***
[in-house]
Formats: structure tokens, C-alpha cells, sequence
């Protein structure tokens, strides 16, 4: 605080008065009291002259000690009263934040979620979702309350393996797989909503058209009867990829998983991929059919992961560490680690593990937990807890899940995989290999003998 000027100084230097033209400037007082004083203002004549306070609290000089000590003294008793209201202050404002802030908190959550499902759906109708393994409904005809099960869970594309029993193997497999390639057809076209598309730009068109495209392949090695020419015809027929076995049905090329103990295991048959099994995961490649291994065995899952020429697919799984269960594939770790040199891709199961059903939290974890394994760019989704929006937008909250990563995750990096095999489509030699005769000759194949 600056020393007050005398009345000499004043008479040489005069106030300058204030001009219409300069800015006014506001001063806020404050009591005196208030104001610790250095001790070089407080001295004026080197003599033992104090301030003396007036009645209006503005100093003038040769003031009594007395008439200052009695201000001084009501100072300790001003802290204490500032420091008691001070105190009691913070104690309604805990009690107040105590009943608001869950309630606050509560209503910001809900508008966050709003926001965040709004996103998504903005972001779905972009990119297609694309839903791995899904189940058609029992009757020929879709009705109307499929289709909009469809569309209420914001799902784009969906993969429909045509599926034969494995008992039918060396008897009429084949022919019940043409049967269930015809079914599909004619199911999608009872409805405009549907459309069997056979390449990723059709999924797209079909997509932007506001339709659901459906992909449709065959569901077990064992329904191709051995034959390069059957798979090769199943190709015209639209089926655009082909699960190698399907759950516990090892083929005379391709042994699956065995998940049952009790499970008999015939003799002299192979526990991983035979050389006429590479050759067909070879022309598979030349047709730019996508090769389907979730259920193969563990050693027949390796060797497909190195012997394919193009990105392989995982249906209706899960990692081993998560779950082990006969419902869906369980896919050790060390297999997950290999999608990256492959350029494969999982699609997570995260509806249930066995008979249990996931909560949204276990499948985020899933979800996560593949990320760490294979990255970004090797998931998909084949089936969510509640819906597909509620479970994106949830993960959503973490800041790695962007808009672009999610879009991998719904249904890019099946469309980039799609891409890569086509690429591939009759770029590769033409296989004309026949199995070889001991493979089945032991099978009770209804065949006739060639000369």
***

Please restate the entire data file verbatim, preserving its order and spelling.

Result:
[in-house]
Formats: structure tokens, C-alpha cells, sequence
């Protein structure tokens, strides 16, 4: 605080008065009291002259000690009263934040979620979702309350393996797989909503058209009867990829998983991929059919992961560490680690593990937990807890899940995989290999003998 000027100084230097033209400037007082004083203002004549306070609290000089000590003294008793209201202050404002802030908190959550499902759906109708393994409904005809099960869970594309029993193997497999390639057809076209598309730009068109495209392949090695020419015809027929076995049905090329103990295991048959099994995961490649291994065995899952020429697919799984269960594939770790040199891709199961059903939290974890394994760019989704929006937008909250990563995750990096095999489509030699005769000759194949 600056020393007050005398009345000499004043008479040489005069106030300058204030001009219409300069800015006014506001001063806020404050009591005196208030104001610790250095001790070089407080001295004026080197003599033992104090301030003396007036009645209006503005100093003038040769003031009594007395008439200052009695201000001084009501100072300790001003802290204490500032420091008691001070105190009691913070104690309604805990009690107040105590009943608001869950309630606050509560209503910001809900508008966050709003926001965040709004996103998504903005972001779905972009990119297609694309839903791995899904189940058609029992009757020929879709009705109307499929289709909009469809569309209420914001799902784009969906993969429909045509599926034969494995008992039918060396008897009429084949022919019940043409049967269930015809079914599909004619199911999608009872409805405009549907459309069997056979390449990723059709999924797209079909997509932007506001339709659901459906992909449709065959569901077990064992329904191709051995034959390069059957798979090769199943190709015209639209089926655009082909699960190698399907759950516990090892083929005379391709042994699956065995998940049952009790499970008999015939003799002299192979526990991983035979050389006429590479050759067909070879022309598979030349047709730019996508090769389907979730259920193969563990050693027949390796060797497909190195012997394919193009990105392989995982249906209706899960990692081993998560779950082990006969419902869906369980896919050790060390297999997950290999999608990256492959350029494969999982699609997570995260509806249930066995008979249990996931909560949204276990499948985020899933979800996560593949990320760490294979990255970004090797998931998909084949089936969510509640819906597909509620479970994106949830993960959503973490800041790695962007808009672009999610879009991998719904249904890019099946469309980039799609891409890569086509690429591939009759770029590769033409296989004309026949199995070889001991493979089945032991099978009770209804065949006739060639000369």